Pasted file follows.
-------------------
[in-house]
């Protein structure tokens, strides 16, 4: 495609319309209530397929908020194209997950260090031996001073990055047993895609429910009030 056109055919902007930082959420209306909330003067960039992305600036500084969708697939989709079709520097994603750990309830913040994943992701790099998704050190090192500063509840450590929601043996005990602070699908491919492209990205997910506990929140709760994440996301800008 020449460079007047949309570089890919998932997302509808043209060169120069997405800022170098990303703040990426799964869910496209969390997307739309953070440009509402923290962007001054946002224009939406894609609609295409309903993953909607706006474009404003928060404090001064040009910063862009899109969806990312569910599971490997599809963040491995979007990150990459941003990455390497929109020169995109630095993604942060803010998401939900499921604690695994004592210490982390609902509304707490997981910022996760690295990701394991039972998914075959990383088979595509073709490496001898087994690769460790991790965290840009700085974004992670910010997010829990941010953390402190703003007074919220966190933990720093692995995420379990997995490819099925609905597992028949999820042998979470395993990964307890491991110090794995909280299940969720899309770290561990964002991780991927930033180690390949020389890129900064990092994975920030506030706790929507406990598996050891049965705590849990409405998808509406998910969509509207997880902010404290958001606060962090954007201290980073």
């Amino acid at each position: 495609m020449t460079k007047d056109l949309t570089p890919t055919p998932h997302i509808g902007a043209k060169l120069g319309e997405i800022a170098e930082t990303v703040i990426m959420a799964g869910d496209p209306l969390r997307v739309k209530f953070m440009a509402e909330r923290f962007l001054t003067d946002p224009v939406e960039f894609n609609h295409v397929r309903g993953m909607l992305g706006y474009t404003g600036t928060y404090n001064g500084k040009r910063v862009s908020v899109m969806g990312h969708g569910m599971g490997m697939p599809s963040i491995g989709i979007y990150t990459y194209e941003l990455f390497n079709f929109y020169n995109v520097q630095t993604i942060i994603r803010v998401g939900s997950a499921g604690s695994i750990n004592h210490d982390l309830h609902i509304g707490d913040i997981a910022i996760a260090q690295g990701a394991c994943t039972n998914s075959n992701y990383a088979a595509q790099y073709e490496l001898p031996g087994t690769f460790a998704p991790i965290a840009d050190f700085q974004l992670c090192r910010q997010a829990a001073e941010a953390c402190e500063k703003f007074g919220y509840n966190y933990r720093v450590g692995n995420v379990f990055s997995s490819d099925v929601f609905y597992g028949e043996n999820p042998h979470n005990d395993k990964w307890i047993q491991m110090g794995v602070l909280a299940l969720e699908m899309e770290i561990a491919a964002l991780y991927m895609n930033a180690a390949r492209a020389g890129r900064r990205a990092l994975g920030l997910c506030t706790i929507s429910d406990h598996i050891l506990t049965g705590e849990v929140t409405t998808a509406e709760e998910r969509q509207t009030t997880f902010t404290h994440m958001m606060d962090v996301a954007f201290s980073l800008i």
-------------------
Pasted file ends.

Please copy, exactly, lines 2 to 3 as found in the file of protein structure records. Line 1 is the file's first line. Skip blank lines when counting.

């Protein structure tokens, strides 16, 4: 495609319309209530397929908020194209997950260090031996001073990055047993895609429910009030 056109055919902007930082959420209306909330003067960039992305600036500084969708697939989709079709520097994603750990309830913040994943992701790099998704050190090192500063509840450590929601043996005990602070699908491919492209990205997910506990929140709760994440996301800008 020449460079007047949309570089890919998932997302509808043209060169120069997405800022170098990303703040990426799964869910496209969390997307739309953070440009509402923290962007001054946002224009939406894609609609295409309903993953909607706006474009404003928060404090001064040009910063862009899109969806990312569910599971490997599809963040491995979007990150990459941003990455390497929109020169995109630095993604942060803010998401939900499921604690695994004592210490982390609902509304707490997981910022996760690295990701394991039972998914075959990383088979595509073709490496001898087994690769460790991790965290840009700085974004992670910010997010829990941010953390402190703003007074919220966190933990720093692995995420379990997995490819099925609905597992028949999820042998979470395993990964307890491991110090794995909280299940969720899309770290561990964002991780991927930033180690390949020389890129900064990092994975920030506030706790929507406990598996050891049965705590849990409405998808509406998910969509509207997880902010404290958001606060962090954007201290980073």
């Amino acid at each position: 495609m020449t460079k007047d056109l949309t570089p890919t055919p998932h997302i509808g902007a043209k060169l120069g319309e997405i800022a170098e930082t990303v703040i990426m959420a799964g869910d496209p209306l969390r997307v739309k209530f953070m440009a509402e909330r923290f962007l001054t003067d946002p224009v939406e960039f894609n609609h295409v397929r309903g993953m909607l992305g706006y474009t404003g600036t928060y404090n001064g500084k040009r910063v862009s908020v899109m969806g990312h969708g569910m599971g490997m697939p599809s963040i491995g989709i979007y990150t990459y194209e941003l990455f390497n079709f929109y020169n995109v520097q630095t993604i942060i994603r803010v998401g939900s997950a499921g604690s695994i750990n004592h210490d982390l309830h609902i509304g707490d913040i997981a910022i996760a260090q690295g990701a394991c994943t039972n998914s075959n992701y990383a088979a595509q790099y073709e490496l001898p031996g087994t690769f460790a998704p991790i965290a840009d050190f700085q974004l992670c090192r910010q997010a829990a001073e941010a953390c402190e500063k703003f007074g919220y509840n966190y933990r720093v450590g692995n995420v379990f990055s997995s490819d099925v929601f609905y597992g028949e043996n999820p042998h979470n005990d395993k990964w307890i047993q491991m110090g794995v602070l909280a299940l969720e699908m899309e770290i561990a491919a964002l991780y991927m895609n930033a180690a390949r492209a020389g890129r900064r990205a990092l994975g920030l997910c506030t706790i929507s429910d406990h598996i050891l506990t049965g705590e849990v929140t409405t998808a509406e709760e998910r969509q509207t009030t997880f902010t404290h994440m958001m606060d962090v996301a954007f201290s980073l800008i």